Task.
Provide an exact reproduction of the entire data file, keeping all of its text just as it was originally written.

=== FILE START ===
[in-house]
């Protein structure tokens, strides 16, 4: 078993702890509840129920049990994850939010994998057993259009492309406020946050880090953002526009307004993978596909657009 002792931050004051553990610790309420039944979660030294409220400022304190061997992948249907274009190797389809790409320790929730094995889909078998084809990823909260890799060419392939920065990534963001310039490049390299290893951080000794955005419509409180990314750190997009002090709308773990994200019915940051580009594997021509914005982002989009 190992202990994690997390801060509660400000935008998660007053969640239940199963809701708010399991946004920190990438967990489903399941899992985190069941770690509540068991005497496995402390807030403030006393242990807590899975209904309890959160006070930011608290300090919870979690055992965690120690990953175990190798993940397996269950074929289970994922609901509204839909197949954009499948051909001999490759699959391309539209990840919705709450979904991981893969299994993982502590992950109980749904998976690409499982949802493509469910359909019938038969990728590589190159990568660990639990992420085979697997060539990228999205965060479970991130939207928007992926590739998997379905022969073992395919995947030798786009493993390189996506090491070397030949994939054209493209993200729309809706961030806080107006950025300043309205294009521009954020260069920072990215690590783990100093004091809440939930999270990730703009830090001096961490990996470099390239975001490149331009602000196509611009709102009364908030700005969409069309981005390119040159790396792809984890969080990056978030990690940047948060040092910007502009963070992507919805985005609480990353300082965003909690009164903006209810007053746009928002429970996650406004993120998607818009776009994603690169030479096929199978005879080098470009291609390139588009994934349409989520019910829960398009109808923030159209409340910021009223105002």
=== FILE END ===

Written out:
[in-house]
């Protein structure tokens, strides 16, 4: 078993702890509840129920049990994850939010994998057993259009492309406020946050880090953002526009307004993978596909657009 002792931050004051553990610790309420039944979660030294409220400022304190061997992948249907274009190797389809790409320790929730094995889909078998084809990823909260890799060419392939920065990534963001310039490049390299290893951080000794955005419509409180990314750190997009002090709308773990994200019915940051580009594997021509914005982002989009 190992202990994690997390801060509660400000935008998660007053969640239940199963809701708010399991946004920190990438967990489903399941899992985190069941770690509540068991005497496995402390807030403030006393242990807590899975209904309890959160006070930011608290300090919870979690055992965690120690990953175990190798993940397996269950074929289970994922609901509204839909197949954009499948051909001999490759699959391309539209990840919705709450979904991981893969299994993982502590992950109980749904998976690409499982949802493509469910359909019938038969990728590589190159990568660990639990992420085979697997060539990228999205965060479970991130939207928007992926590739998997379905022969073992395919995947030798786009493993390189996506090491070397030949994939054209493209993200729309809706961030806080107006950025300043309205294009521009954020260069920072990215690590783990100093004091809440939930999270990730703009830090001096961490990996470099390239975001490149331009602000196509611009709102009364908030700005969409069309981005390119040159790396792809984890969080990056978030990690940047948060040092910007502009963070992507919805985005609480990353300082965003909690009164903006209810007053746009928002429970996650406004993120998607818009776009994603690169030479096929199978005879080098470009291609390139588009994934349409989520019910829960398009109808923030159209409340910021009223105002």